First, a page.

The Cobra Effect – how incentives can backfire
Sometimes a well-intentioned intervention can have the opposite effect to what it was designed for. Whenever you set out to change a problematic situation, you have to be very careful not to accidentally encourage something counterproductive. When an incentive accidentally backfires, we speak of the Cobra Effect. However, if you know how and when this effect occurs, you can avoid it.
Incentives are a great way to get people to act, but you have to be very careful in how you introduce the reward system. While incentives are powerful stimuli, they can easily backfire. When an attempted solution has the opposite effect, we speak of the Cobra Effect.
The Cobra Effect
‘The Cobra Effect’ refers to an infamous example of an incentive-gone-wrong. When the British ruled colonial India there were concerns about all the venomous cobras slithering around in Delhi. To reduce the cobra population, the government introduced a cash reward for any dead cobra that was brought in. Initially, the scheme seemed to work. Many dead cobras were indeed brought in. The number of snakes spotted in the city declined. However, judging by the countless dead snakes that kept on coming in, there seemed to be an endless supply. Eventually, the suspicious authorities figured out that cunning citizens had started breeding cobras to collect the generous rewards. The government quickly abandoned the scheme and stopped paying the bounty. As a result, many cobra farm owners released their now-worthless cobras. In the end, there were more cobras in Delhi than ever before.
The story of the cobra problem in Delhi serves as a cautionary tale for anyone who seeks to solve a complex problem using incentives. You get more of what you reward and this can easily lead to unforeseen consequences.
How much of the cobra story actually happened isn’t entirely clear, but the effect it describes is well documented. Let’s look at some other examples.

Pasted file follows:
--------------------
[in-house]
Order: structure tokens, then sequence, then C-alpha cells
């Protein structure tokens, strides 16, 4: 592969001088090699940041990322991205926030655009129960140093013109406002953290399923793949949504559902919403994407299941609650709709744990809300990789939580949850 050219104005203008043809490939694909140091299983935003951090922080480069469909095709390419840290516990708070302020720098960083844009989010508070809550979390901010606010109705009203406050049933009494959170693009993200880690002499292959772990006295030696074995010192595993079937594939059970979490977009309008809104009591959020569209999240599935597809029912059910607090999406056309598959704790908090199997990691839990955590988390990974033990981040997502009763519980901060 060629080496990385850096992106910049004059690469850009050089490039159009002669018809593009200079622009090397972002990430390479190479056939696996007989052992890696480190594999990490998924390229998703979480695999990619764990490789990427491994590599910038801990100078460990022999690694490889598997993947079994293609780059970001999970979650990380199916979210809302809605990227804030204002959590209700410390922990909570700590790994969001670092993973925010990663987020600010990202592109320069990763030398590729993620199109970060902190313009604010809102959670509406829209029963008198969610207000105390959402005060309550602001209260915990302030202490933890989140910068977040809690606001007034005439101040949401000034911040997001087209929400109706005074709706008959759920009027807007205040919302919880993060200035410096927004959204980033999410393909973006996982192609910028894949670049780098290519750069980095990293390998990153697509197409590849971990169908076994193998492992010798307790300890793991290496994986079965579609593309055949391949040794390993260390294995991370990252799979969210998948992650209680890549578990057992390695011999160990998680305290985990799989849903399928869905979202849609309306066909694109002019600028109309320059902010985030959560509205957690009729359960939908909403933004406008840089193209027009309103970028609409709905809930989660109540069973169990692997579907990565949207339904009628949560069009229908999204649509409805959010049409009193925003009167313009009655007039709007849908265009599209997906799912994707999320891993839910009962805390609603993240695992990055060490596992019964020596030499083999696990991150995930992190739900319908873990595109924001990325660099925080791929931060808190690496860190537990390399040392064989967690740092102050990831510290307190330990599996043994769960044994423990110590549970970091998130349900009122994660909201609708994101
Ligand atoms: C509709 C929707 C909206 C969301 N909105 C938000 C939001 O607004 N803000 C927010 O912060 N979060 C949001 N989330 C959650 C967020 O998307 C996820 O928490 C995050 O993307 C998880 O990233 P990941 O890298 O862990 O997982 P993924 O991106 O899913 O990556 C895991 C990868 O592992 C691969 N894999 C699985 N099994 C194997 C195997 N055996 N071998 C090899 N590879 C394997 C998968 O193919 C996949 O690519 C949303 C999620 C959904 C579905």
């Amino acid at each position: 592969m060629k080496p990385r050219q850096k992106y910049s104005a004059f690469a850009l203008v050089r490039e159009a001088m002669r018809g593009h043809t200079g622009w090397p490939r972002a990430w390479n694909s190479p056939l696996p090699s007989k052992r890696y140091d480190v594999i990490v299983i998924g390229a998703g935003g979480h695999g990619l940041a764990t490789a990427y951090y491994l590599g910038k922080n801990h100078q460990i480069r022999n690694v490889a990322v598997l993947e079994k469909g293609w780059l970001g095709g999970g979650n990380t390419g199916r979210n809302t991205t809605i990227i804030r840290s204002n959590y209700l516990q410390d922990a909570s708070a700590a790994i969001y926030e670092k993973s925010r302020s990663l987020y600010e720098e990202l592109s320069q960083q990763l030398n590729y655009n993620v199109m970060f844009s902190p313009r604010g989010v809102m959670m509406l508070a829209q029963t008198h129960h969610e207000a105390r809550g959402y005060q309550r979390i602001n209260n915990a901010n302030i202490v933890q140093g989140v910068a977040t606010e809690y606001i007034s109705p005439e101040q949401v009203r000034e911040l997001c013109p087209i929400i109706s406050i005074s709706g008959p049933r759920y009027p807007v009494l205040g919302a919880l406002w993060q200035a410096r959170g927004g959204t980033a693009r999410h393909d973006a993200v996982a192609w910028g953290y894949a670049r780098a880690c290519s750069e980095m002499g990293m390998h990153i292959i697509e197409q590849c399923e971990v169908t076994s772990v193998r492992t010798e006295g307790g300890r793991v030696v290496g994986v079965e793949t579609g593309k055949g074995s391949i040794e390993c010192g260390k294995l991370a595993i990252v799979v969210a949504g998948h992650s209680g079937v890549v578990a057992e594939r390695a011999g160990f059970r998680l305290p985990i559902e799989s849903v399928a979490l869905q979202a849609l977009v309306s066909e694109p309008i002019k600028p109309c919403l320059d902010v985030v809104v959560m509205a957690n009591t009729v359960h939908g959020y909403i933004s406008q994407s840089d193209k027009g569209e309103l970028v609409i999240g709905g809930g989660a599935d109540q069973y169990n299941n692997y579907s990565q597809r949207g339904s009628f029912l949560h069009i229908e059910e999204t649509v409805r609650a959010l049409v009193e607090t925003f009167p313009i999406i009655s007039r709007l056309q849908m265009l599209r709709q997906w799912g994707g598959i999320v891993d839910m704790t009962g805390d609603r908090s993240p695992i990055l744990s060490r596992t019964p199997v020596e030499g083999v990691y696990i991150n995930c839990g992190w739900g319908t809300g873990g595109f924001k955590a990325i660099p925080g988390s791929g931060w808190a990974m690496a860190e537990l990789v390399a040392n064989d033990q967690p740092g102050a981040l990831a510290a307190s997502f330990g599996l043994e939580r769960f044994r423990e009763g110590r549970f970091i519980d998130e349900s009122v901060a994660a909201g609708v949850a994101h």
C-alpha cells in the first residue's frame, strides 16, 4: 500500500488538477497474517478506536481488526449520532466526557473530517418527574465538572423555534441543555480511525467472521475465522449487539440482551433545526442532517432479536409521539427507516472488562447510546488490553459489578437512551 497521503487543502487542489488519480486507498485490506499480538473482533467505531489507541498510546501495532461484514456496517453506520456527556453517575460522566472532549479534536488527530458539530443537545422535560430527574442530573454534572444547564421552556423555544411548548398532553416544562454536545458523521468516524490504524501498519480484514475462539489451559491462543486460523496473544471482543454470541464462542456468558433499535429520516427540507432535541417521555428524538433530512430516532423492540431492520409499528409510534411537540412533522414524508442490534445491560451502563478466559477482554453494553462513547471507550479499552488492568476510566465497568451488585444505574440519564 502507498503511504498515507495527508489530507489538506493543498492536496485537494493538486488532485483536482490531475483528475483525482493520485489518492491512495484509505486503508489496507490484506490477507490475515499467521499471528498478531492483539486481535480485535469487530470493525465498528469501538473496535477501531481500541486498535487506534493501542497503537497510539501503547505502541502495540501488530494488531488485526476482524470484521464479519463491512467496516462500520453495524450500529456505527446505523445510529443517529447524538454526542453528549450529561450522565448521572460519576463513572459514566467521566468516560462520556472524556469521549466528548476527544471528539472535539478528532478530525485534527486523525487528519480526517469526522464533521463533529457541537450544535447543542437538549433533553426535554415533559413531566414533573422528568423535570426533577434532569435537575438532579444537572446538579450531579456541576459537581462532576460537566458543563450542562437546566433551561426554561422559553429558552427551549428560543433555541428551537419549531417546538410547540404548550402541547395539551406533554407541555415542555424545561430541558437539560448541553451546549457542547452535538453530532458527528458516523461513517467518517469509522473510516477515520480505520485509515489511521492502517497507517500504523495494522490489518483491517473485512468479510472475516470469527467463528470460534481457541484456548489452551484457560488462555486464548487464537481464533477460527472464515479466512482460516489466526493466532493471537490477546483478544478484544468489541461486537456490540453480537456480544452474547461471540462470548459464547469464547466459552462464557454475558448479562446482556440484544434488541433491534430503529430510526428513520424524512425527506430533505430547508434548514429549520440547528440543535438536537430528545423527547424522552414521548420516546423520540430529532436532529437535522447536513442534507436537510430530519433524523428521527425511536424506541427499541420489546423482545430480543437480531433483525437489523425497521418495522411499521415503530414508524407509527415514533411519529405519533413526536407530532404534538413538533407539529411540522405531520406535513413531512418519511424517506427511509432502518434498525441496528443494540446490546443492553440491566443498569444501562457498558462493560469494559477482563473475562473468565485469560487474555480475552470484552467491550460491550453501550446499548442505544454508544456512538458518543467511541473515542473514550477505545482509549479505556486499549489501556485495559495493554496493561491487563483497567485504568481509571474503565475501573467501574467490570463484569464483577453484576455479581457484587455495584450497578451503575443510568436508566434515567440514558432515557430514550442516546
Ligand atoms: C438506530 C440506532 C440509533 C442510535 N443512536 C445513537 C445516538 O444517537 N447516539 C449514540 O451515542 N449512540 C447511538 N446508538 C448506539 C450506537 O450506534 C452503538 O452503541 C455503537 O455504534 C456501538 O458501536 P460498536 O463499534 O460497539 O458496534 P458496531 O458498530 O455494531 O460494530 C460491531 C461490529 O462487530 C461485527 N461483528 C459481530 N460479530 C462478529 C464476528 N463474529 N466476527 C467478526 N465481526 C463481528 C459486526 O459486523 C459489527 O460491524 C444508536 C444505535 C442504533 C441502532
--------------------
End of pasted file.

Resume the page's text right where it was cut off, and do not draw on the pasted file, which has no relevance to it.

Rat tails in Hanoi
During French colonial rule the rat population in Hanoi was getting out of control. The French figured introducing a bounty system would quickly bring the rat infestation under control. Anyone who brought in a rat tail could collect a bounty. Similar to the cobra story, citizens eagerly took action. Thousands of rat tails were delivered to the city hall. This, of course, pleased the authorities. Sightings of rats without tails, however, led to some concerns. But it wasn’t until a few months later that they realized how bad the situation really was…
A health official who visited the suburbs of Hanoi, discovered -you guessed it- rat farms. Some entrepreneurial Vietnamese saw an opportunity and had started breeding rats. They cut off the tails but kept the mutilated rats alive to procreate. The French scheme not only failed to stop the rat infestation but actually increased the rat population.
The Cobra Effect doesn’t just occur when you deal with pests though. It can also lead to more traffic…
How restricting car use led to even more cars on the road
The incentive that proves problematic is not always as obvious as in the previous examples. Sometimes a seemingly reasonable intervention unintentionally incentivizes counterproductive behaviour.
Some cities have so much traffic that air pollution is becoming a serious problem. A program in Mexico City called ‘Hoy No Circula’ was meant to tackle this problem by restricting cars from being used on certain days of the week. Based on the last number on your licence plate, you are forbidden to use the car on one day of the week. For example, a car with a licence plate ending in a five or a six can’t be used on a Monday.
However, as many citizens wanted to be able to drive on every weekday, a lot of people purchased a cheap second car with a convenient licence plate. This way they could easily bypass the restrictions. Not only did this result in many more cars in the city, but it’s likely that the cheap extra cars are often much more polluting. To make matters worse; households that now had an extra car started driving more on weekends…
Ask yourself how your intervention might backfire
Think about how your intervention might accidentally reward counterproductive behaviour. Always do a potential-problem analysis before you implement any intervention and ask yourself what you are incentivizing. A potential-problem analysis allows you to identify possible pitfalls and enables you to design preventive measures and backup plans. This way you can avoid the Cobra Effect.
A better alternative
Changing behaviour is difficult and handing out cash rewards or prohibiting certain actions can be tempting. There is, however, a better alternative. If you want to change people’s behaviour but wish to avoid the Cobra Effect, try nudging! Nudging is a way of encouraging people to behave in a way that benefits them and their surroundings, without using rewards or restrictions.
Curious how nudges can help solve your challenges? Send me an email and I’ll gladly tell you how we might be of service.